Saturday, 27 November 2010

Trend-spotting in print media

There’s something exciting unfolding on the print media scene. Two of the leading English language newspapers, The Hindu and The Times of India, are on a value-addition drive. PADMAJA SHAW is pleasantly surprised at the quality of the Crest edition. Padmaja Shaw

Posted Thursday, Nov 18 23:27:15, 2010 on the website THE HOOT

It is just over a year since The Times of India launched its Crest Edition (broadsheet) that comes out with Saturday dateline. The Crest edition over the past months has persistently demolished all stereotypes about the ‘popular’ strategies that The Times adopts. It is priced at Rs 6 and except for the anniversary edition (every other page carried a full page ad), has not carried much advertising. Again, except for the anniversary edition, one does not recall any sleazy bikini shots in it. But in the anniversary edition, there was a charming image of Sharmila Tagore in her ‘first bikini of Indian cinema’ on the cover page. The anniversary edition was on the whole delightful celebrating all firsts in all kinds of fields of achievement.
Somehow, over the year, one expected a loss of coherence but the edition is getting better, providing excellent in-depth reading material on diverse fields, from pharmaceutical industry, film industry, social trends and social issues. Week after week, one gets to read critical, in-depth pieces on a range of issues. The 32-page edition is a much-needed addition to weeklong reading on current issues and trends. The edition has lived up to its own promise: ‘Crest is for the curious mind; it hopes to be every intelligent reader's guide to politics and policy, art and culture, environment and education, and more’.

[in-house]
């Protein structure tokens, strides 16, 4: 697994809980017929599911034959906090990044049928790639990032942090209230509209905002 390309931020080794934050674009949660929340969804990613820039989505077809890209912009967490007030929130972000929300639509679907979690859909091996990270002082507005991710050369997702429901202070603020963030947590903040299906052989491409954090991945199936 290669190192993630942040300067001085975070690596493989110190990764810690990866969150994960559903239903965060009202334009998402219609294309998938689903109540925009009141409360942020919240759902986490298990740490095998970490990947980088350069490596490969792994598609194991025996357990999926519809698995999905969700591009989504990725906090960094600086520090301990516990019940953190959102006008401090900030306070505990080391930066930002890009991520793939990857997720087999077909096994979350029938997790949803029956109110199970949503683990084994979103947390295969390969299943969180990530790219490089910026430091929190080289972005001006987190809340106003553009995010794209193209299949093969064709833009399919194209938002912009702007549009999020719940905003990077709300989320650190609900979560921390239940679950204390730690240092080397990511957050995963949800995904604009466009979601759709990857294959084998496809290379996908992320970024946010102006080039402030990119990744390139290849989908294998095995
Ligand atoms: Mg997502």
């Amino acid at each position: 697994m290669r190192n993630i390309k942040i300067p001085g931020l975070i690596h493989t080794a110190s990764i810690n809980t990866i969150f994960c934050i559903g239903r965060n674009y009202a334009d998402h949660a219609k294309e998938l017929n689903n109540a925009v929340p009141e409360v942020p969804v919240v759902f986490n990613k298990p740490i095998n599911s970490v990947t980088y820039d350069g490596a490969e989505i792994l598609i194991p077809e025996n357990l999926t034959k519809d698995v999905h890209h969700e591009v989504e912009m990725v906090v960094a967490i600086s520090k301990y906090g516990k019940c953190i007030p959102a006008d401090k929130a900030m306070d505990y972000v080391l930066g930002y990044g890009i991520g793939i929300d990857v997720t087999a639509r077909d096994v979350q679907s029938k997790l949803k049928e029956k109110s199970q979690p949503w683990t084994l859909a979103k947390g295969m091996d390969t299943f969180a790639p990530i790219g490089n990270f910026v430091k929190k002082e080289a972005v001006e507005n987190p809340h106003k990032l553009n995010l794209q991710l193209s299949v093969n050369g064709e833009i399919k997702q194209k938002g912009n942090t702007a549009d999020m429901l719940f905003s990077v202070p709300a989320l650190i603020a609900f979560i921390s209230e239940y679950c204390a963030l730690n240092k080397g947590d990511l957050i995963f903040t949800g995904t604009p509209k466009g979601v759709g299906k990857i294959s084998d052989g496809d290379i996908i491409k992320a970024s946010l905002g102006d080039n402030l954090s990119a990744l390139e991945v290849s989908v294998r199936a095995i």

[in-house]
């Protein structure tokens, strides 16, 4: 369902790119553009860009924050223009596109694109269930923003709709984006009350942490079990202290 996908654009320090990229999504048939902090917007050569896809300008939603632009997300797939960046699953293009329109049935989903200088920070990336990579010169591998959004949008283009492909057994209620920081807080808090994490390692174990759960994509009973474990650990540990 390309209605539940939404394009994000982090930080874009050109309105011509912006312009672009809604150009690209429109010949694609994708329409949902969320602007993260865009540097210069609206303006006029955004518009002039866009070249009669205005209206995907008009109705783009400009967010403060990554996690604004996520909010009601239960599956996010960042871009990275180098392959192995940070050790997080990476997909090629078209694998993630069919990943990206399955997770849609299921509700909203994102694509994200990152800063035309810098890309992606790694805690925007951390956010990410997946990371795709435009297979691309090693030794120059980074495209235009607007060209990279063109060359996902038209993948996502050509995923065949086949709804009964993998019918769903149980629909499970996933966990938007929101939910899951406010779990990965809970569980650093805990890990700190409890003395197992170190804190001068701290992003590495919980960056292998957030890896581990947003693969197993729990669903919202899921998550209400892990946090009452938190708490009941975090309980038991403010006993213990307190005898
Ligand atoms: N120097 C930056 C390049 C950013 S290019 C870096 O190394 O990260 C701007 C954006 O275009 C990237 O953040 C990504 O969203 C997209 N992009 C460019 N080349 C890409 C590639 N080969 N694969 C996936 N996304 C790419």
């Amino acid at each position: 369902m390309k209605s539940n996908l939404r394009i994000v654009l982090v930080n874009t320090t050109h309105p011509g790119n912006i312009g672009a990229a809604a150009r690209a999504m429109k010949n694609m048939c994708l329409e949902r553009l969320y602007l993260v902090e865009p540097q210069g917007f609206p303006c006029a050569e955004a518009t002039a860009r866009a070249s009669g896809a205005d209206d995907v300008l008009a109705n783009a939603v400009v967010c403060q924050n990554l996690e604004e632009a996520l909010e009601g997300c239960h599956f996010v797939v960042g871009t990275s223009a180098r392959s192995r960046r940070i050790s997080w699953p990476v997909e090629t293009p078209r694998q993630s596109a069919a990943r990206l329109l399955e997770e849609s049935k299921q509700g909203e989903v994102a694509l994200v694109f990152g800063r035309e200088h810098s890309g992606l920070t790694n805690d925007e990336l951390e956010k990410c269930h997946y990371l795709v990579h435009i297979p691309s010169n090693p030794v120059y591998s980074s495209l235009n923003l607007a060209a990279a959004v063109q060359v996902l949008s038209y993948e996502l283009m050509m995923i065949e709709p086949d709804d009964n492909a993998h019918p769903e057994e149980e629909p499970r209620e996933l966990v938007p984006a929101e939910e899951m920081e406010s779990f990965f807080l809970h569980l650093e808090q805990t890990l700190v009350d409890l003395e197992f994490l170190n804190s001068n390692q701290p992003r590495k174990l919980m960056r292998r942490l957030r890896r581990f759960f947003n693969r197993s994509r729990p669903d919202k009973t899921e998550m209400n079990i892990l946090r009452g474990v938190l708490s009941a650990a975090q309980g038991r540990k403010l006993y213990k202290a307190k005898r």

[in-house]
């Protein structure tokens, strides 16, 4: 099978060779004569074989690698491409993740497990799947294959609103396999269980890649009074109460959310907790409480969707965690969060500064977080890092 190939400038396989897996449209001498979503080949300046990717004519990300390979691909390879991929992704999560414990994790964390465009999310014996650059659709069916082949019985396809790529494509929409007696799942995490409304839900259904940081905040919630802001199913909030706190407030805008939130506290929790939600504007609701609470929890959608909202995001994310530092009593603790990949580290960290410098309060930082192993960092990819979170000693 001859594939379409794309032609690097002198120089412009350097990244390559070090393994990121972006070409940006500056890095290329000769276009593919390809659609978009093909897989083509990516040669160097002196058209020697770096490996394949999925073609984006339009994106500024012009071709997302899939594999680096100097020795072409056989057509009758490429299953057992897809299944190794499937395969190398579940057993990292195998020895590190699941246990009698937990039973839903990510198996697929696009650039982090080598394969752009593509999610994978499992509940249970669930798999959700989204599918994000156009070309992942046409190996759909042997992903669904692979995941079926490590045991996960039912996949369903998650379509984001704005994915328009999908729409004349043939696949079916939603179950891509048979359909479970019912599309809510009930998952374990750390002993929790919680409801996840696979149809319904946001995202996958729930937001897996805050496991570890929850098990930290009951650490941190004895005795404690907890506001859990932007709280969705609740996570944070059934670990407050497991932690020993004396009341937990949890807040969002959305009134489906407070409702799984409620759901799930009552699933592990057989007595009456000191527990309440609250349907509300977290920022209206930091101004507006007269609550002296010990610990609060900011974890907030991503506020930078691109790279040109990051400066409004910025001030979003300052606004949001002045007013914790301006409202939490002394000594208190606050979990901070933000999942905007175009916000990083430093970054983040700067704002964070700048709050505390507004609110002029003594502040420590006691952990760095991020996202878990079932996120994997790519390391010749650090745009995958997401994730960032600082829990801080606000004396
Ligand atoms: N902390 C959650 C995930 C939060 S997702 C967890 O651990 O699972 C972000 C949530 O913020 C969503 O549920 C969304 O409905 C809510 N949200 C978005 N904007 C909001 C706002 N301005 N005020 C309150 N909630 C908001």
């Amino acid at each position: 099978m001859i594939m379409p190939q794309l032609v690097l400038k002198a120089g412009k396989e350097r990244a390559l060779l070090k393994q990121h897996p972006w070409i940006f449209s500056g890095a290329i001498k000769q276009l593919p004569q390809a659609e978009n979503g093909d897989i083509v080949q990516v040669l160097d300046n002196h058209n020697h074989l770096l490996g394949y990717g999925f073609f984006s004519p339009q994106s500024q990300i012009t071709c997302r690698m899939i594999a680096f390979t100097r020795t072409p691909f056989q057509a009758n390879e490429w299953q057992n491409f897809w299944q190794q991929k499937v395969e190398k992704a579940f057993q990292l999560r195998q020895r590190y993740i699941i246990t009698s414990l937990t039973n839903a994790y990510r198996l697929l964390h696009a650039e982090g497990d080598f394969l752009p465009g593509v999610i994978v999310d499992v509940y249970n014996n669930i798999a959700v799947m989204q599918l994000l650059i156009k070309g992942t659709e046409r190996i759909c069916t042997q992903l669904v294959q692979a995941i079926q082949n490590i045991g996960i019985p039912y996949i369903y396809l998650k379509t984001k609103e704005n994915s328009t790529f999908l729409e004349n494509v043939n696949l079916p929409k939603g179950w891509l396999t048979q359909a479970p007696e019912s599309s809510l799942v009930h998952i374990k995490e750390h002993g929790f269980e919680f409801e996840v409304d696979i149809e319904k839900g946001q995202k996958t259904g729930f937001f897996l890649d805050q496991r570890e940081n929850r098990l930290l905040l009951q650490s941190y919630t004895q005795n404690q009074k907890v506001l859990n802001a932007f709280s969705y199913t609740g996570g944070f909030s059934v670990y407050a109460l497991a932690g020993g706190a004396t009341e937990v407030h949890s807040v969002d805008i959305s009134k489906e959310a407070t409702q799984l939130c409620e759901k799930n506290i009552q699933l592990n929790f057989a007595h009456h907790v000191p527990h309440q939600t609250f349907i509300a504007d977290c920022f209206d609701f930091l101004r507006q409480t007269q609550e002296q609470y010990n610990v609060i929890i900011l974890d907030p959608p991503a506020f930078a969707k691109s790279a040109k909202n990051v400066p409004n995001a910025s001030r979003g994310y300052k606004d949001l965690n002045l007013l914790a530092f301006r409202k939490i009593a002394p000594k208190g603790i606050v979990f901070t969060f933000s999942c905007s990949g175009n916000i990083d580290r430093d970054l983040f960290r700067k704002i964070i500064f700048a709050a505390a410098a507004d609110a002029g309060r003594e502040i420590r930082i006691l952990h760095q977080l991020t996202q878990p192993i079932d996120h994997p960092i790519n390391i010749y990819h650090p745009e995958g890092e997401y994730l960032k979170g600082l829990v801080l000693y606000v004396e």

Of the 32 pages this week, just one and half pages are taken for advertising. One does not know the economics of how a 32-page edition with so little advertising is possible, but as a reader one would certainly welcome the effort. Earlier one had only the Outlook news magazine to bank on. Now the weekends give us something more to look forward to. That the ToI group finally acknowledges the existence of a reading public who are sorely disappointed with the mainstream media for not providing adequate depth and diversity is the real thing to celebrate here.
On the contrary, the Hyderabad Times is full of cinema and page 3. Photos and gossipy writing dominate. One wonders if there is much readership for it, except for those who are featured on it. Some useful content like science and medicine get lost in the melee of celebrity journalism.
Adding fuel to this perpetual perceived thirst for cinema news in Andhra Pradesh (the biggest producer of films in the country) is the new Cinema Plus Sunday (tabloid) supplement launched by The Hindu last week in Hyderabad. In addition to some four pages of film reviews on the weekend releases, there are ‘itsy-bitsy’ news items on the Telugu film industry, some on Hollywood. The supplement also carries the weekly TV/film listings, along with interviews with stars, curtain-raisers on under-production films. The last page carries a delightful nostalgia piece on yesteryear cinema titled ‘Blast from the past’.
The purpose of the supplement is unclear from the content so far, as except for the interviews, much of it has already been a part of its other week-day supplements. Is it to match the competition in providing fluff or is it to out-class competition by providing ‘intelligent’ stuff on cinema?
Coming from the Hindu stable, one expected the features to be meatier, with more informative write-ups on the film and television industries. There is no serious, regular critique of television fare on regional channels in the English newspapers that reach opinion-makers. The very size and weight of the Telugu film/television industry demands an informed debate about it and its social impact.
The other new trend is The Hindu carrying full front page ads under its masthead (Et tu, Hindu!). It has happened several times lately. Actually when the page is folded back it’s all back to normal, but somehow, it is dismaying to receive The Hindu this way. The same feeling one gets when one catches a Bharatantyam dancer dirty dancing in a pub!